Having an ingrown toenail can be a very painful experience, that can make everyday activities like wearing any shoes, playing sports, or being just overall active extremely painful due to the toenail causing extreme pressure on the skin and tissue of your toe, or actually breaking the skin, and growing into your toe itself.
Even with ingrown toenail surgery being done, if certain things aren't taken into consideration by you and your foot doctor, the ingrown toenail could still come back. This obviously can be very frustrating, if you've gone through the process of having this procedure done, for it to not work. Here are 5 reasons why your ingrown toenail keeps coming back.
5 Reasons Why Your Ingrown Toenail Keeps Coming Back
1. You're trimming your nails incorrectly
Trimming your nails incorrectly is one reason why your ingrown toenail could be coming back. There is a proper way to trim your nails to lower the risk of getting an ingrown.
Your goal when trimming your nail is to trim either straight across with a nail clipper or with a very slight curve. File the corners with an emory board or glas file to smooth the edges.
Do not over round the corners of your nails, or trim your nails in a U or V shape. Also, do not trim your nails too short. These are surefire ways to set yourself up for an ingrown toenail.
2. Your shoes are too tight
Many types of shoes that are worn nowadays have a very narrow or tapered toebox, that comes to a point at the front. These styles of shoes cause pressure on your toenails and squeeze your toes against each other, and inside the shoe, which over time can increase your risk of developing an ingrown toenail.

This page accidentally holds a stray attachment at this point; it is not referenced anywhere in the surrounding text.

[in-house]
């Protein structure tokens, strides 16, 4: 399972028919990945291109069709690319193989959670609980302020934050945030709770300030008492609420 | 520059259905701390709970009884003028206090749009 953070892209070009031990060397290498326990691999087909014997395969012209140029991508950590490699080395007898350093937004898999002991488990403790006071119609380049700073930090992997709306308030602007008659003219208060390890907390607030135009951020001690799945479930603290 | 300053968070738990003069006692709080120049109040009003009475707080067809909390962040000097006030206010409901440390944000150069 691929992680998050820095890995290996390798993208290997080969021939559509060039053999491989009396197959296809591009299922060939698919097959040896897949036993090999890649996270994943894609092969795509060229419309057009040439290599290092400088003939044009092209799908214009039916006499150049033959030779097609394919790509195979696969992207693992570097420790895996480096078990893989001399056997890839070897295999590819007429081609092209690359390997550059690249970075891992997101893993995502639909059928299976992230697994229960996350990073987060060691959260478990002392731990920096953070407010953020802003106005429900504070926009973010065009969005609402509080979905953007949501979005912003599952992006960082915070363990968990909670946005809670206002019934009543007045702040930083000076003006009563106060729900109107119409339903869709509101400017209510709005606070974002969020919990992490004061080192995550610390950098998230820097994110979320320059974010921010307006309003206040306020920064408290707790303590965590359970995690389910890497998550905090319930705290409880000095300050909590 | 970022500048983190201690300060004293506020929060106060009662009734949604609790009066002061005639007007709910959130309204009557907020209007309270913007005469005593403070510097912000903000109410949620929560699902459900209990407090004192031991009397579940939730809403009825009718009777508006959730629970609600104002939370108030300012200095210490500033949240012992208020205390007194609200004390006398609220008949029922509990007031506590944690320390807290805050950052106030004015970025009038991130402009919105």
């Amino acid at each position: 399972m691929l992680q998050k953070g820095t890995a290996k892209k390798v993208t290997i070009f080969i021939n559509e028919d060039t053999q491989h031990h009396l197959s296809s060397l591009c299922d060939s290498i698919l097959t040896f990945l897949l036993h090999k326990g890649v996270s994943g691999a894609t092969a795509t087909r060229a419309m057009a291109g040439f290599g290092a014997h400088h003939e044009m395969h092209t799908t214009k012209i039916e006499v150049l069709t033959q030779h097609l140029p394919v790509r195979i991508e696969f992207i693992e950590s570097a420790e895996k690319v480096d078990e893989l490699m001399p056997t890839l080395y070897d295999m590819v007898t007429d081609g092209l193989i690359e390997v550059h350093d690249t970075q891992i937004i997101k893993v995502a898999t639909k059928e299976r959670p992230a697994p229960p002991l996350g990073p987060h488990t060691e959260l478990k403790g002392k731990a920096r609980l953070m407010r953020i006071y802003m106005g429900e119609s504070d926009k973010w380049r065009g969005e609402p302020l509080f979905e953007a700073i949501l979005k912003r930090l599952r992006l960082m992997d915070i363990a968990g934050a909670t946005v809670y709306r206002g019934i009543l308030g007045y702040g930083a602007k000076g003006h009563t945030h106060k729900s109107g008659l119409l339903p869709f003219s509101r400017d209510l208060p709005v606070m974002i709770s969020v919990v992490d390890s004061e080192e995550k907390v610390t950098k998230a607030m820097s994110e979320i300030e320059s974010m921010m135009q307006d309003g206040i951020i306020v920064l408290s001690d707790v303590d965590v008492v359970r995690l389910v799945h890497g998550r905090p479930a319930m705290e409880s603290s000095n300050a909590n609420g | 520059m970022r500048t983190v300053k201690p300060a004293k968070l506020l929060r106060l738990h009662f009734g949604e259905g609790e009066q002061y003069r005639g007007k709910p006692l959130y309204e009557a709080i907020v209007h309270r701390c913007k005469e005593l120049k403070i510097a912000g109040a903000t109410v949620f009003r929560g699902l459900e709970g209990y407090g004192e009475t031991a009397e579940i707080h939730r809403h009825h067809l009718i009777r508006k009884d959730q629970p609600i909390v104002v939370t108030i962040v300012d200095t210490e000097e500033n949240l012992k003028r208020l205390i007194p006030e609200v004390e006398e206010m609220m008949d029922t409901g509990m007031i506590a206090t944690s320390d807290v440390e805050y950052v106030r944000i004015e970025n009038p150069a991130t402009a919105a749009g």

To keep your ingrown toenail from coming back, take a good look at your shoes. Is the toe box narrow/tapered or rounded like your foot shape? Your shoes should have a rounded toebox in order for your toes to spread as they should when standing or walking.
3. You are picking at the skin around your toenails
Picking at the skin around your toenails, in an attempt to get rid of dry, rough, callused skin, or just as a habit will increase your risk of developing an ingrown toenail.
If you are dealing with dry, calloused, or rough skin around your toenails, using a pumice stone, or increasing how much you moisturize your feet can help with this.
4. If you had ingrown toenail surgery, the root of the nail wasn't burned
The medical term for ingrown toenail surgery is called partial nail avulsion or PNA. When the nail root is burned with a chemical during this procedure, this is known as a partial nail avulsion with matrixectomy.
The majority of the time when a partial nail avulsion or ingrown toenail surgery is done, the root is burned (matrixectomy) so that that corner never comes back. The nail looks normal, and within weeks this area will be covered with skin. Without a chemical being used, the majority of ingrown nails, even if removed surgically, will come back ingrown again.